Under The Surface: The State Of Mental Health

KMUW, in partnership with Heartland Health Monitor, KCUR 89.3 and Kansas Public Radio, takes a deep look at the state of Kansas' mental health system.

Phil Cauthon for KHI News Service

The state is seeking a private partner to operate Osawatomie State Hospital under a proposal that would allow the contractor to shift more than half the hospital’s beds to other parts of eastern Kansas.

A request for proposals to operate Osawatomie State Hospital was posted Monday on the Kansas Department of Administration website. It would require a contractor to maintain 206 beds for inpatient mental health treatment but said only 94 would have to be at Osawatomie State Hospital. Any remaining beds would have to be in the hospital’s catchment area, which covers eastern Kansas.

KHI News Service/File photo

The heads of Kansas’ 26 community mental health centers are preparing to push an ambitious set of proposals to address what they say are growing gaps in the state’s behavioral health system.

In addition to restoring funding cuts made prior to the Great Recession, the center directors want Republican Gov. Sam Brownback and lawmakers to expand a network of regional crisis intervention centers.

Jim McLean / Heartland Health Monitor

Advocates for Medicaid expansion in Kansas are focusing on a new issue in their final push before next week’s election: They’re selling expansion as a way to address the state’s mental health crisis and the public safety concerns it’s giving rise to.

It’s no secret that the mental health system in Kansas is strained almost to the breaking point.

State hospitals are at capacity. And after suffering millions of dollars in budget cuts, community mental health centers are struggling to maintain services.

Jasleen Kaur, flickr Creative Commons

Campaign finance reports out this week show that Kansas health care organizations are putting their checkbooks behind the Medicaid expansion effort.

In previous elections the Kansas Hospital Association’s political action committee distributed contributions pretty evenly, giving to candidates regardless of party or ideology.

Not this year.

Nadya Faulx / KMUW

Sedgwick County’s Comcare is the state’s largest community mental health agency, and has been helping people with mental illness or substance use disorder for more than 50 years.

Comcare expanded its crisis services last year, and created a model of care that officials say is exceeding expectations. Deborah Shaar reports on the agency’s Community Crisis Center.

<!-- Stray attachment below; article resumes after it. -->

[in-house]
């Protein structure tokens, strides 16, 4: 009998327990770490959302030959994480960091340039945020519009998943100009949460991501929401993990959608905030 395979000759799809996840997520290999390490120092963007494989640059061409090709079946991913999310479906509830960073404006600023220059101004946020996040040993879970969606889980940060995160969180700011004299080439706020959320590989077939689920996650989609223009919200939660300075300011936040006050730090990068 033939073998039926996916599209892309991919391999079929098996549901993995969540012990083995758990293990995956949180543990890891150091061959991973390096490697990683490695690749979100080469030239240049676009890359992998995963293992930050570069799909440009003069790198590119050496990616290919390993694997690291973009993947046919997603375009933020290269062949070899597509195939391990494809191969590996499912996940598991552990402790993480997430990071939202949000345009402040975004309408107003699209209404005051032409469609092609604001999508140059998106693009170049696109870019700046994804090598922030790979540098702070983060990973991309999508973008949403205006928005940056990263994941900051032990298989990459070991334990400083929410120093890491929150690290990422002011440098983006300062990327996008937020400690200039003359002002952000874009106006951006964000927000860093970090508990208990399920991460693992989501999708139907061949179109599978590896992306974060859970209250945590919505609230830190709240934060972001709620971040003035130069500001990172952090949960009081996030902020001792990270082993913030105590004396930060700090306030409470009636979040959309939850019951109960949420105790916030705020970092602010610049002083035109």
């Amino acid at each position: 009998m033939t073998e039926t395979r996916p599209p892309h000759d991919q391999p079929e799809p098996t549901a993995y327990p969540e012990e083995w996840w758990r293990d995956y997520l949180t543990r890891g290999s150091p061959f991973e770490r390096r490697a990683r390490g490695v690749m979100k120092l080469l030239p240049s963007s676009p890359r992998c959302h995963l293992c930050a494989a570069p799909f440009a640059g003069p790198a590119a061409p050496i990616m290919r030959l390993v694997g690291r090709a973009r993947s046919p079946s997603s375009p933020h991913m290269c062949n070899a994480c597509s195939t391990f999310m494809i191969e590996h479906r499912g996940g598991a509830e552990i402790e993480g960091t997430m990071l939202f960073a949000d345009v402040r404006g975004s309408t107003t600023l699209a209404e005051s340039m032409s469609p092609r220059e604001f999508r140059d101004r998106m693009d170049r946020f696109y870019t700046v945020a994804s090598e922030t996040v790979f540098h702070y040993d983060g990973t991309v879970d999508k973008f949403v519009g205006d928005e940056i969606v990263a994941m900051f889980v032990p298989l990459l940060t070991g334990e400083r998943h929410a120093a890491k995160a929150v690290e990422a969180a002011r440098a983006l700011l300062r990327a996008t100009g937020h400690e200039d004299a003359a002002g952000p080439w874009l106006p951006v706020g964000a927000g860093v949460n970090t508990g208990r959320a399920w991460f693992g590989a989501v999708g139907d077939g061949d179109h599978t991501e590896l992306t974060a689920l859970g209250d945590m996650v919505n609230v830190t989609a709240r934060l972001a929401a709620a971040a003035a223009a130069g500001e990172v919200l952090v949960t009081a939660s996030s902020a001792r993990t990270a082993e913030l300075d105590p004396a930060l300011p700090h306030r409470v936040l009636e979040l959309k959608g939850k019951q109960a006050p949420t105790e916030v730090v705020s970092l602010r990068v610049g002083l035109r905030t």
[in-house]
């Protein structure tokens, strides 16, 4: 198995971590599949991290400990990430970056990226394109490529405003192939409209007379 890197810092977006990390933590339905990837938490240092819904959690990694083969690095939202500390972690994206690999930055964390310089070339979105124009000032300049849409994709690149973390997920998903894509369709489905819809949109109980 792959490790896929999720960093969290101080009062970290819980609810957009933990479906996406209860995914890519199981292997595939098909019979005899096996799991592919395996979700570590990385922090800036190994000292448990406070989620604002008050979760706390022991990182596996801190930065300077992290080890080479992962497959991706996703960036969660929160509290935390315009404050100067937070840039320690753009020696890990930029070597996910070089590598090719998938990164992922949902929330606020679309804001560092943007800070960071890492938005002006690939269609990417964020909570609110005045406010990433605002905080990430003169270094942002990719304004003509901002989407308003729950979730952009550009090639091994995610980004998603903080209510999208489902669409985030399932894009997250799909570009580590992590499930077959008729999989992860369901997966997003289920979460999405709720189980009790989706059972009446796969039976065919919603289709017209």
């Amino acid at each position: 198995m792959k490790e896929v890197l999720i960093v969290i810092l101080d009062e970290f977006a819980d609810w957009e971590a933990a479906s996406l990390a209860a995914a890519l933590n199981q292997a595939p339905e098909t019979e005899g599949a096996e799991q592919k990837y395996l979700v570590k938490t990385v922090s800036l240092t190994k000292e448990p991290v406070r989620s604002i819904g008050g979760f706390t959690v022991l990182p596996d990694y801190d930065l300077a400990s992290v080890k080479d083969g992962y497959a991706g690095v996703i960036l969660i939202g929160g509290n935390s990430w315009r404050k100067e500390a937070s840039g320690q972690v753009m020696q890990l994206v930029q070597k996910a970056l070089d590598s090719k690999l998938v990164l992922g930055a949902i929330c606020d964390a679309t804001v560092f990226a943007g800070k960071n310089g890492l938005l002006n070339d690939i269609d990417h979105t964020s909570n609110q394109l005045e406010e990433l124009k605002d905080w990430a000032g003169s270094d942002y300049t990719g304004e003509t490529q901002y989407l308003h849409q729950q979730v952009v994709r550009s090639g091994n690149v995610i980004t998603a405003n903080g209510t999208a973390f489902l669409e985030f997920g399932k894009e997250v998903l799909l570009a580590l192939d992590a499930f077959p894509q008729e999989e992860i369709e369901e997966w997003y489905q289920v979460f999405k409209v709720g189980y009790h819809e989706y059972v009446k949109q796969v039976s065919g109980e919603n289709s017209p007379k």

Andy Marso / Heartland Health Monitor

The second-in-command at the Kansas Department for Aging and Disability Services told mental health advocates last week that Osawatomie State Hospital is well-prepared going into a high-stakes federal inspection Tuesday.

The Osawatomie hospital is one of two inpatient state facilities for Kansans with severe mental illness. KDADS Secretary Tim Keck visited the other facility in Larned last Wednesday.

Andy Marso / Heartland Health Monitor

Experts from a variety of fields gathered Wednesday at the Kansas Statehouse for a mental health symposium spurred by an Emporia hospital’s struggle last year to find a psychiatric care bed for a suicidal patient.

House Speaker Pro Tem Peggy Mast, a Republican from Emporia, said she was inspired to convene the symposium after hearing from officials at Newman Regional Health.

COURTESY KANSAS DEPARTMENT FOR AGING AND DISABILITY SERVICES

Editor’s note: Heartland Health Monitor partner KHI News Service conducted a months-long investigation into what led federal officials to deem Osawatomie State Hospital as a facility too dangerous for Medicare patients and whether officials can rebuild the hospital for a successful future. This is the fifth and final story of the series.

iStock illustration

Years of problems at Osawatomie State Hospital reached a crisis point in the fall of 2015, when the sexual assault of a hospital employee by a patient triggered two failed inspections and the loss of federal funding.

HEARTLAND HEALTH MONITOR

Administrators at Osawatomie State Hospital worked to maintain a delicate balance in 2011 as they struggled to cope with rising demand for care and funding that hadn’t kept up.

OSH superintendents had credited the facility’s experienced workforce for pulling it through lean times before, but that key source of stability soon would be diminished.

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